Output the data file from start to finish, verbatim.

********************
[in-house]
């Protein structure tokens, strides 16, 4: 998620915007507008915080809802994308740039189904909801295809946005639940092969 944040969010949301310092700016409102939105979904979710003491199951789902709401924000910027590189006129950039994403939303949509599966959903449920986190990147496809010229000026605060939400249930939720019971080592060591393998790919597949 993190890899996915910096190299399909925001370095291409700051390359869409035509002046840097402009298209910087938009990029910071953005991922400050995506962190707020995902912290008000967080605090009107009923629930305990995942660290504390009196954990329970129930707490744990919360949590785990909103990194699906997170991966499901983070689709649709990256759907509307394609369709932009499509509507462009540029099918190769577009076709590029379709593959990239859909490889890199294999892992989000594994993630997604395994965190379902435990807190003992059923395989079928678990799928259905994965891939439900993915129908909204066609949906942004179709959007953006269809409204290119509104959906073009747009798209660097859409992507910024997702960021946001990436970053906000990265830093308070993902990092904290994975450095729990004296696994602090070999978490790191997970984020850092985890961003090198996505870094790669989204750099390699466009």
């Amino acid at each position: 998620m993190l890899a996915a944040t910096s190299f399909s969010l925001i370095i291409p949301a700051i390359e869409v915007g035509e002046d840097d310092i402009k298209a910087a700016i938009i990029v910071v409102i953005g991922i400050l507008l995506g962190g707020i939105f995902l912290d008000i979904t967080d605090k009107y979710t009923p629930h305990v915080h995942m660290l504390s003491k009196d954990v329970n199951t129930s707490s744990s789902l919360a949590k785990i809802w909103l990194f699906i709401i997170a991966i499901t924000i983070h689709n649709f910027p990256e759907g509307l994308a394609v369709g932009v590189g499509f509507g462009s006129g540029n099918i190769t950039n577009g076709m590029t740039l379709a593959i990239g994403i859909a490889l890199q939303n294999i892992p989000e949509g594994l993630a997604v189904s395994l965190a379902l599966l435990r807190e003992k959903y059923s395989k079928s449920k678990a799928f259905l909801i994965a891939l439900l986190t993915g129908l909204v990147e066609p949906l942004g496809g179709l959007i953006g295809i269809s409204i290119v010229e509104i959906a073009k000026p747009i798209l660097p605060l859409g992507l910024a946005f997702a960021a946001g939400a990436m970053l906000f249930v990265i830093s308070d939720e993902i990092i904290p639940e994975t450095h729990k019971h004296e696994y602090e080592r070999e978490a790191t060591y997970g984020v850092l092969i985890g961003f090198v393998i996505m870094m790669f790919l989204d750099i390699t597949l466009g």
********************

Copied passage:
[in-house]
């Protein structure tokens, strides 16, 4: 998620915007507008915080809802994308740039189904909801295809946005639940092969 944040969010949301310092700016409102939105979904979710003491199951789902709401924000910027590189006129950039994403939303949509599966959903449920986190990147496809010229000026605060939400249930939720019971080592060591393998790919597949 993190890899996915910096190299399909925001370095291409700051390359869409035509002046840097402009298209910087938009990029910071953005991922400050995506962190707020995902912290008000967080605090009107009923629930305990995942660290504390009196954990329970129930707490744990919360949590785990909103990194699906997170991966499901983070689709649709990256759907509307394609369709932009499509509507462009540029099918190769577009076709590029379709593959990239859909490889890199294999892992989000594994993630997604395994965190379902435990807190003992059923395989079928678990799928259905994965891939439900993915129908909204066609949906942004179709959007953006269809409204290119509104959906073009747009798209660097859409992507910024997702960021946001990436970053906000990265830093308070993902990092904290994975450095729990004296696994602090070999978490790191997970984020850092985890961003090198996505870094790669989204750099390699466009």
């Amino acid at each position: 998620m993190l890899a996915a944040t910096s190299f399909s969010l925001i370095i291409p949301a700051i390359e869409v915007g035509e002046d840097d310092i402009k298209a910087a700016i938009i990029v910071v409102i953005g991922i400050l507008l995506g962190g707020i939105f995902l912290d008000i979904t967080d605090k009107y979710t009923p629930h305990v915080h995942m660290l504390s003491k009196d954990v329970n199951t129930s707490s744990s789902l919360a949590k785990i809802w909103l990194f699906i709401i997170a991966i499901t924000i983070h689709n649709f910027p990256e759907g509307l994308a394609v369709g932009v590189g499509f509507g462009s006129g540029n099918i190769t950039n577009g076709m590029t740039l379709a593959i990239g994403i859909a490889l890199q939303n294999i892992p989000e949509g594994l993630a997604v189904s395994l965190a379902l599966l435990r807190e003992k959903y059923s395989k079928s449920k678990a799928f259905l909801i994965a891939l439900l986190t993915g129908l909204v990147e066609p949906l942004g496809g179709l959007i953006g295809i269809s409204i290119v010229e509104i959906a073009k000026p747009i798209l660097p605060l859409g992507l910024a946005f997702a960021a946001g939400a990436m970053l906000f249930v990265i830093s308070d939720e993902i990092i904290p639940e994975t450095h729990k019971h004296e696994y602090e080592r070999e978490a790191t060591y997970g984020v850092l092969i985890g961003f090198v393998i996505m870094m790669f790919l989204d750099i390699t597949l466009g």